Lester Ho started the training geek to share his interest regarding the scientific concepts and mechanisms in training. His interest predominantly revolves around the sport of weightlifting. Learn more about the science of lifting, the intricacies of the movements and how to improve your own technique.
The Victorian Masters Weightlifitng Championships was held on the 16th of February 2019. This was the first competition of the season for many of our competitive lifters and more so our masters athletes. It was the largest local competition for Masters-level weightlifting in the State of Victoria, held at the Eieiko Weightlifting Stadium at Hawthorn.
As usual, our representation in such events was one of the highest, having 12 competitors in different age groups and weight classes.
Here is a recap of how the team went!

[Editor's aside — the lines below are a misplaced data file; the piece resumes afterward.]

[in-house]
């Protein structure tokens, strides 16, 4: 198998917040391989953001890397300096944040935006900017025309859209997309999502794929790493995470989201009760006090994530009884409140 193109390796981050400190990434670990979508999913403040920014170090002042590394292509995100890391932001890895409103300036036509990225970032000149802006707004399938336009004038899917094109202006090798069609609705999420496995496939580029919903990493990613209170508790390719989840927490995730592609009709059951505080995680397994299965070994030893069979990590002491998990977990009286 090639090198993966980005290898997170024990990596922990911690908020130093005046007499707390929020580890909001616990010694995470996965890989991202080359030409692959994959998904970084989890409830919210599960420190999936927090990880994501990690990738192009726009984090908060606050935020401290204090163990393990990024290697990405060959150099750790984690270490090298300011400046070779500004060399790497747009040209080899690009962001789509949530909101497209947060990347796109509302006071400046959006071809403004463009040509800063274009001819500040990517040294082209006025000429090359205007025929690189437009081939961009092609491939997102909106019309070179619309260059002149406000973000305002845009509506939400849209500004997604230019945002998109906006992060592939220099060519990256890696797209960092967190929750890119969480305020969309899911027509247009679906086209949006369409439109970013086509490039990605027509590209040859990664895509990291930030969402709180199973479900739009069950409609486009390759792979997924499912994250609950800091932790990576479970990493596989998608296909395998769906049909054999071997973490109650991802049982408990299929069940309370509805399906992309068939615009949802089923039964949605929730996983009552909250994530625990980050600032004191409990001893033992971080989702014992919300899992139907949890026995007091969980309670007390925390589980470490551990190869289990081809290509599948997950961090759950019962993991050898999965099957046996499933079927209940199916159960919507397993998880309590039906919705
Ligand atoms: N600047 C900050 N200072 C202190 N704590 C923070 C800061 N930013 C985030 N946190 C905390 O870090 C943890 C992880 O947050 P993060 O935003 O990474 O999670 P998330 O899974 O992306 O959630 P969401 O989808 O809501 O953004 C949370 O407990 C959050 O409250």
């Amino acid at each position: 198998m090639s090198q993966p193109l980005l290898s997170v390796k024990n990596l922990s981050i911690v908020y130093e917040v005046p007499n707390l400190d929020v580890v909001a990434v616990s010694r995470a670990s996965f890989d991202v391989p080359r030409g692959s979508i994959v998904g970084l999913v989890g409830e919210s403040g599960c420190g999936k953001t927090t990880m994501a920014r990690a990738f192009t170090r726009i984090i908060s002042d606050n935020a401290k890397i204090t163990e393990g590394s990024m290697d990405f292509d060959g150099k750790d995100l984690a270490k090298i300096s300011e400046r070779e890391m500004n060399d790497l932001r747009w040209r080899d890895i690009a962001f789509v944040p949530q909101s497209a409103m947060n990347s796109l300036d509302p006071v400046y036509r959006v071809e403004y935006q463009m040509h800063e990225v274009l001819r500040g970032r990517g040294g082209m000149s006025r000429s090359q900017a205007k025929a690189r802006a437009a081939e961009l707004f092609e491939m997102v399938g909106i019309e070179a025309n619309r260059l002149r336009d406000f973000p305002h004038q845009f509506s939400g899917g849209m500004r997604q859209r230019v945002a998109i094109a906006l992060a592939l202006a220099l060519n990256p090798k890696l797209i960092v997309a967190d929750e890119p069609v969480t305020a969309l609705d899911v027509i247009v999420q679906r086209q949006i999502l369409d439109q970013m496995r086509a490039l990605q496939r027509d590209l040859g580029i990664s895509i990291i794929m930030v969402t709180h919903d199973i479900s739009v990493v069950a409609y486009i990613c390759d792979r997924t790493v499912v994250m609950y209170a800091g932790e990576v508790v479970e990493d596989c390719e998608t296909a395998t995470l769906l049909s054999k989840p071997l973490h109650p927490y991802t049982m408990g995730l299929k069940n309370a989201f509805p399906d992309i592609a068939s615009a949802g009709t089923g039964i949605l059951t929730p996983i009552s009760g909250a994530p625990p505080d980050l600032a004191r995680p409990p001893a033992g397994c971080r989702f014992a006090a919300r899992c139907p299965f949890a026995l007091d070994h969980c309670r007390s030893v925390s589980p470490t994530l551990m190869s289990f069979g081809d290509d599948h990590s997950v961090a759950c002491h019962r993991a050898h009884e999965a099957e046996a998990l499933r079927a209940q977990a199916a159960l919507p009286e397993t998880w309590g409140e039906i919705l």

Leading the charge for TG Strength, we had Benjamin Silva (50-54; M67kg). Being a seasoned competitor, this was Ben’s first time competing for TG Strength. He went 6/6 to finish with a 75kg snatch and a 90kg clean and jerk for a 165kg total, earning the the Victorian Masters Champion title for his age group and weight class.
First timer on the platform, Jim Athanasopoulos also had a great day out competing for the first time as a weightlifter, also finishing with a 6/6 record in his first ever competition. Nailing a 60kg snatch and a 83kg clean and jerk, we saw him also take the title of Victorian Masters Champion in the 50-54years age group, M81kg class.
Kicking the ladies’ competition off in the 40-44y, F49kg category, we had remote athlete Ella Mason who was under our roster for the first time. But with ease, she came through with a 99kg total (42kg snatch and 57kg clean and jerk). A miss on the last attempt of snatches at 44kg, this made her hungry to achieve that 100kg total but still got her the Victorian Masters Champion title in her age group and weight class.